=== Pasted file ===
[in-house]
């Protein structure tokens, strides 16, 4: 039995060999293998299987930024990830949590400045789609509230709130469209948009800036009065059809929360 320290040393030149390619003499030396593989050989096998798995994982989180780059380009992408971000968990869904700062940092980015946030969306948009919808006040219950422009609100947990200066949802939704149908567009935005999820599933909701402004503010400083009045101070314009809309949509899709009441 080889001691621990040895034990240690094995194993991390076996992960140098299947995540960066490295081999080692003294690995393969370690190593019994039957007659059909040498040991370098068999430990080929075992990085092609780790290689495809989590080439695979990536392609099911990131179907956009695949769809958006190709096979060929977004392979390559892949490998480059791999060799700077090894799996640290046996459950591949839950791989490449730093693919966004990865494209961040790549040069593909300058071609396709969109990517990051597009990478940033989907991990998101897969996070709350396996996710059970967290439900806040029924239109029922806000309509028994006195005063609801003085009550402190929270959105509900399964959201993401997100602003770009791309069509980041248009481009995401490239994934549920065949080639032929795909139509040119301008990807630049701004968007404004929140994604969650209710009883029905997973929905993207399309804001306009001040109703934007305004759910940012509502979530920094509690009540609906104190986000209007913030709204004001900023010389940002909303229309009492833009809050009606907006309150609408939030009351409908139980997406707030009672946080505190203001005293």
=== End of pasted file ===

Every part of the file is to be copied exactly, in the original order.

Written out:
[in-house]
């Protein structure tokens, strides 16, 4: 039995060999293998299987930024990830949590400045789609509230709130469209948009800036009065059809929360 320290040393030149390619003499030396593989050989096998798995994982989180780059380009992408971000968990869904700062940092980015946030969306948009919808006040219950422009609100947990200066949802939704149908567009935005999820599933909701402004503010400083009045101070314009809309949509899709009441 080889001691621990040895034990240690094995194993991390076996992960140098299947995540960066490295081999080692003294690995393969370690190593019994039957007659059909040498040991370098068999430990080929075992990085092609780790290689495809989590080439695979990536392609099911990131179907956009695949769809958006190709096979060929977004392979390559892949490998480059791999060799700077090894799996640290046996459950591949839950791989490449730093693919966004990865494209961040790549040069593909300058071609396709969109990517990051597009990478940033989907991990998101897969996070709350396996996710059970967290439900806040029924239109029922806000309509028994006195005063609801003085009550402190929270959105509900399964959201993401997100602003770009791309069509980041248009481009995401490239994934549920065949080639032929795909139509040119301008990807630049701004968007404004929140994604969650209710009883029905997973929905993207399309804001306009001040109703934007305004759910940012509502979530920094509690009540609906104190986000209007913030709204004001900023010389940002909303229309009492833009809050009606907006309150609408939030009351409908139980997406707030009672946080505190203001005293």